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"The New Yorker" featured Pace University’s Camp CryptoBot in "A Summer Camp for the Next Generation of N.S.A. Agents"

08/16/2019

"The New Yorker" featured Pace University’s Camp CryptoBot in "A Summer Camp for the Next Generation of N.S.A. Agents"

...On the last Monday in July, as news broke that a hundred million Capital One bank accounts had been breached, I attended Camp CryptoBot, at Pace University’s Westchester campus, the only cyber camp affiliated with the Navy. A few years ago, the camp director, Pauline Mosley, a professor of information technology, found herself sitting next to an admiral at a conference and used the opportunity to deploy her pre-digital networking skills.

Camp CryptoBot, like all N.S.A. cyber camps, is funded jointly by the N.S.A. and the National Science Foundation, and is free to participants. It attracts students from Westchester’s wealthy communities and from districts that are hurting, homeschooled students and others from parochial schools. There are also students with special needs. Mosley, who is African-American, is particularly focussed on bringing girls, especially girls of color, to the camp. She sits on the boards of G.O.O.D. for Girls, and has done outreach with Girls Inc. and Latino U College Access. “I align myself with organizations that appeal to young women,” she told me. “We have to educate women that cybersecurity is not a man’s domain.” Almost all the camp instructors were women; many of them were women of color.

“What’s the password?” John Sarlo, a retired science teacher, asked at the door to the Stephen J. Friedman multipurpose room, in Wilcox Hall. (The answer was the name of the campers’ high school; thirty-one schools, most from the tri-state region, were represented.) In a goofy nod to the camp’s benefactor, students were offered black fedoras, dark glasses, and cardboard briefcases stamped with the words “Top Secret.” Inside was a blank index card, two poker chips, two pens, a card game called Cyber Realm, a number of popular—if inscrutable—ciphers to decode encrypted messages, and a laminated card that had encoded the phrase “the quick brown fox” to read “uif rvjdi cspxo gpy.” Campers would soon have the opportunity to use one of the ciphers to figure out which of four groups they’d been assigned to—Hawks, Eagles, Ravens, Falcons—and another one to decode the tasks required to solve a hacking mystery.

Just after nine, two Navy officers, in dress whites, interrupted an awkward game of Simon Says (Simon was a former vice-president of security and risk management for MasterCard) and announced that the school had been hacked. “Your assignment,” they said, “is to find who did this.” To unmask the hacker, the students would have to build two remotely operated underwater vehicles; they would use one, outfitted with a camera, to view coded messages submerged in the college pool, and use the other to retrieve those messages in sequential order, decrypt them, and launch a drone to find more encrypted messages, and then identify the hackers and take down their network. The naval officers were on hand, in part, to help the teams construct the underwater vehicles, called SeaPerches, which were developed by the Office of Naval Research and M.I.T. to encourage young Americans to become engineers. In the world of professional cybersecurity, it typically takes about a hundred and ninety-six days to identify a breach, and then another sixty-nine to contain it; the campers had four days. In undertaking the task, Petty Officer James Fields, a twelve-year naval-operations specialist, said, “You will learn how to protect yourself and your country.”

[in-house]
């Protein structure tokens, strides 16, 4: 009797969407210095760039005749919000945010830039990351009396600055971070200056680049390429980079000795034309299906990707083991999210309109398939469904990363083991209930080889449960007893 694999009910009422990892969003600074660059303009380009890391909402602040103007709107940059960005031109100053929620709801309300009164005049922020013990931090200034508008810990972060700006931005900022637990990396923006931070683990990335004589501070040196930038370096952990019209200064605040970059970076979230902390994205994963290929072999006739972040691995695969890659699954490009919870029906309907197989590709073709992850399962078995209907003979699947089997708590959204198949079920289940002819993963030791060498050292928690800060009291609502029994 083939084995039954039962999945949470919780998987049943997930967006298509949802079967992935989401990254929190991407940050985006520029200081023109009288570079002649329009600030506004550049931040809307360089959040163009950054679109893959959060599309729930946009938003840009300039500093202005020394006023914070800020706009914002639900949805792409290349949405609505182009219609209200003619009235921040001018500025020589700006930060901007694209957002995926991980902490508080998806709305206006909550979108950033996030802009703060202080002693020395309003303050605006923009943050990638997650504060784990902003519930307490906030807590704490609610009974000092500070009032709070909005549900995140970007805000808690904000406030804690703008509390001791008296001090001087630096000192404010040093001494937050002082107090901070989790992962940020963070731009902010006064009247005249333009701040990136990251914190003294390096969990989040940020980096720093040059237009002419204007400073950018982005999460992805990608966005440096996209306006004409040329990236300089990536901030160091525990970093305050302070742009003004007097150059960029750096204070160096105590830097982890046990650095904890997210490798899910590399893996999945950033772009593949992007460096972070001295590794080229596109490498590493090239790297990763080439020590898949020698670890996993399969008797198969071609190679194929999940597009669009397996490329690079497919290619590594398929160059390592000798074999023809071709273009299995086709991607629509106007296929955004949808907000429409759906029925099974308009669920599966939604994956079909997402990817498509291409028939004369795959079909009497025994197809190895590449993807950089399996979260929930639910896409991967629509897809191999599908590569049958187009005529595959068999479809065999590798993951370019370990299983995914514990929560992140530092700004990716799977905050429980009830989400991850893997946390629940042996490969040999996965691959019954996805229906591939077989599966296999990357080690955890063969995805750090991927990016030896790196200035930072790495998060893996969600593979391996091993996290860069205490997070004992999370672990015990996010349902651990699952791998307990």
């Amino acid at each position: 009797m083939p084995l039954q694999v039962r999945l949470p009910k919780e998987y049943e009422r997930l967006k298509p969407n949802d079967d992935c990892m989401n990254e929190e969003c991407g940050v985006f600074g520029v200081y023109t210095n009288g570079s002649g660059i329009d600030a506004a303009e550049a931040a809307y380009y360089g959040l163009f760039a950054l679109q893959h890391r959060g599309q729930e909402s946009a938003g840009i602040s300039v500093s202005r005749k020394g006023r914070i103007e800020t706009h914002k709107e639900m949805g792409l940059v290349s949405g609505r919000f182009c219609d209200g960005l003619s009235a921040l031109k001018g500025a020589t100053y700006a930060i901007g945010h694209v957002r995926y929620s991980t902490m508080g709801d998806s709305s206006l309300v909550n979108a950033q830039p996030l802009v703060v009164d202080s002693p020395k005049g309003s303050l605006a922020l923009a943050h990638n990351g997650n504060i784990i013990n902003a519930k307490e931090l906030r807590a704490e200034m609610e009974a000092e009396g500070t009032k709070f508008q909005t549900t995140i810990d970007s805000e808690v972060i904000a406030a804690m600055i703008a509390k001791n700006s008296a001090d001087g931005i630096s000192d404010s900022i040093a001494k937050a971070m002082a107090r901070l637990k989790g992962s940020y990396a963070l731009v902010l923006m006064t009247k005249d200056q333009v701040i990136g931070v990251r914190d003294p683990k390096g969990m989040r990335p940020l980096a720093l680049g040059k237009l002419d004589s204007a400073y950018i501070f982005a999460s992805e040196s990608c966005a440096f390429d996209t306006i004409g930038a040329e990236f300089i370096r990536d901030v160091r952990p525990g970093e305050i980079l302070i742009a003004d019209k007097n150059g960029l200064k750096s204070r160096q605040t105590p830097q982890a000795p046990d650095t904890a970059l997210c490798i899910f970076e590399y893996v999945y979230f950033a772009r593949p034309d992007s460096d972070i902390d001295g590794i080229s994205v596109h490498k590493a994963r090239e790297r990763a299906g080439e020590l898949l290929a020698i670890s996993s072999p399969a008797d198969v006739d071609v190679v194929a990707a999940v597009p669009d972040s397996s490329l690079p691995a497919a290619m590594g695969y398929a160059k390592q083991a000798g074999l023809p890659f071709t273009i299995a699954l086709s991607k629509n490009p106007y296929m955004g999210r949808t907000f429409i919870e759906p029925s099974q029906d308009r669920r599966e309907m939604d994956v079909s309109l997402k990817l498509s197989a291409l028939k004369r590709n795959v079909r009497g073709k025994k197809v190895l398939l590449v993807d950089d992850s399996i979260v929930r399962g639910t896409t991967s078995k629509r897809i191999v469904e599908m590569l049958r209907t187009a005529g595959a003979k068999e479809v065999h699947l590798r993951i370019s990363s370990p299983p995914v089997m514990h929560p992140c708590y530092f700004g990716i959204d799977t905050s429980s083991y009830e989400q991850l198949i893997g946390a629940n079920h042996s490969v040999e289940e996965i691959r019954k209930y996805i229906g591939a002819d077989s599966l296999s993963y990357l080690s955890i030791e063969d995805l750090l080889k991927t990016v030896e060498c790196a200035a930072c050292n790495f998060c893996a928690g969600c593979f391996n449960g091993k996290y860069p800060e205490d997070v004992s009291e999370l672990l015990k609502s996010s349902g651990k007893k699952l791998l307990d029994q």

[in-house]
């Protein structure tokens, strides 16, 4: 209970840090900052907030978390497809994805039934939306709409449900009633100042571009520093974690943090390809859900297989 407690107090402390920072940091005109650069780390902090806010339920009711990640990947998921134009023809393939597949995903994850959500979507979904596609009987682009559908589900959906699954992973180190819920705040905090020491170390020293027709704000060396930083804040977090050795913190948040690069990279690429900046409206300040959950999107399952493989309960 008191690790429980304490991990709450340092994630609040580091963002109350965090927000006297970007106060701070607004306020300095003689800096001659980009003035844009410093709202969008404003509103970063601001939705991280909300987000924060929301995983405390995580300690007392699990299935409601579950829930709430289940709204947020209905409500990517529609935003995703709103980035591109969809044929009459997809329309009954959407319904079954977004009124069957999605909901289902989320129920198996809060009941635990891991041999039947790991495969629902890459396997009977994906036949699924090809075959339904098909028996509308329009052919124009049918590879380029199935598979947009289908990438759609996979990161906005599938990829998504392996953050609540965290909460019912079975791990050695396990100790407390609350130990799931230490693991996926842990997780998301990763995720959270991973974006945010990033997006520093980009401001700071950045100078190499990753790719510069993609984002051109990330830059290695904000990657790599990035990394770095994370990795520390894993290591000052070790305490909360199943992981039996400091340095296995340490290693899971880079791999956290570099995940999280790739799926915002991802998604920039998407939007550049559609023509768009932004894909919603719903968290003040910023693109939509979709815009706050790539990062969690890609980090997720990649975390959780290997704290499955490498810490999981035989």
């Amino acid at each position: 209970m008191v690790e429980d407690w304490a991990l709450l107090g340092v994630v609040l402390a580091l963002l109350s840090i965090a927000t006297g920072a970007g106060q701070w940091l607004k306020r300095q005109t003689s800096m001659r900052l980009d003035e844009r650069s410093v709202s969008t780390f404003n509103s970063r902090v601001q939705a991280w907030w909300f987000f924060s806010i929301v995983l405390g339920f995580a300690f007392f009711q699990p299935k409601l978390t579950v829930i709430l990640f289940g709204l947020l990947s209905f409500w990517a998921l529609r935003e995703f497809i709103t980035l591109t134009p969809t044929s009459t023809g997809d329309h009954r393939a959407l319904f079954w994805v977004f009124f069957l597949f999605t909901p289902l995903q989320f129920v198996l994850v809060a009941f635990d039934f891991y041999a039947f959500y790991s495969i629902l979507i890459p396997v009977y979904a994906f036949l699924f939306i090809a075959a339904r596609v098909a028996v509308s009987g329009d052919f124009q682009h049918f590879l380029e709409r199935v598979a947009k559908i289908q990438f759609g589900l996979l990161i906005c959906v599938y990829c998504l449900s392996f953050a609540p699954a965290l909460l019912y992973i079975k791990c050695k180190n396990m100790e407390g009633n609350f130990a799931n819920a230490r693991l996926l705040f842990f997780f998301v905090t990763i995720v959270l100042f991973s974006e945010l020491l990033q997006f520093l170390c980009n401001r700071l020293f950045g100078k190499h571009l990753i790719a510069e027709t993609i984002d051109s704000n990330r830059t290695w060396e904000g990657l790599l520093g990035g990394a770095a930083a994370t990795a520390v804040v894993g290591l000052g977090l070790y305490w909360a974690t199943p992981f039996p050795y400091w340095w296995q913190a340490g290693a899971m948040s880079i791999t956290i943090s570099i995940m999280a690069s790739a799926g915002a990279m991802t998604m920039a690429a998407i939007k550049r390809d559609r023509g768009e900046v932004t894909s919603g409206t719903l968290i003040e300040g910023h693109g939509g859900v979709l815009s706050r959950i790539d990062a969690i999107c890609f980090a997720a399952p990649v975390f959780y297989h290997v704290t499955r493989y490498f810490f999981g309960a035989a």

A hundred and fifty-three students applied for the Pace camp. There would have been more applicants, but, with only fifty open slots, Mosley did not want to have to send out more rejection letters than necessary, so she shut down the application process. “The criterion is first come, first served,” she said. “It’s not about G.P.A. or honors classes. Not every school has those. It’s really about: How interested are you? We’ve got to spend our money wisely.” The maximum N.S.A. GenCyber grant is a hundred thousand dollars. The Pace camp gets significantly less than that—about sixty-seven thousand dollars.

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"The Examiner" featured Seidenberg's Camp CryptoBot in "Pace's Cybersecurity Camp Inspires Next Generation"

08/14/2019

"The Examiner" featured Seidenberg's Camp CryptoBot in "Pace's Cybersecurity Camp Inspires Next Generation"

Utilizing underwater robots, aerial drones and cutting-edge coding techniques, 50 high school students from throughout the region have gained hands-on cybersecurity experience as part of Pace University’s Camp CryptoBot.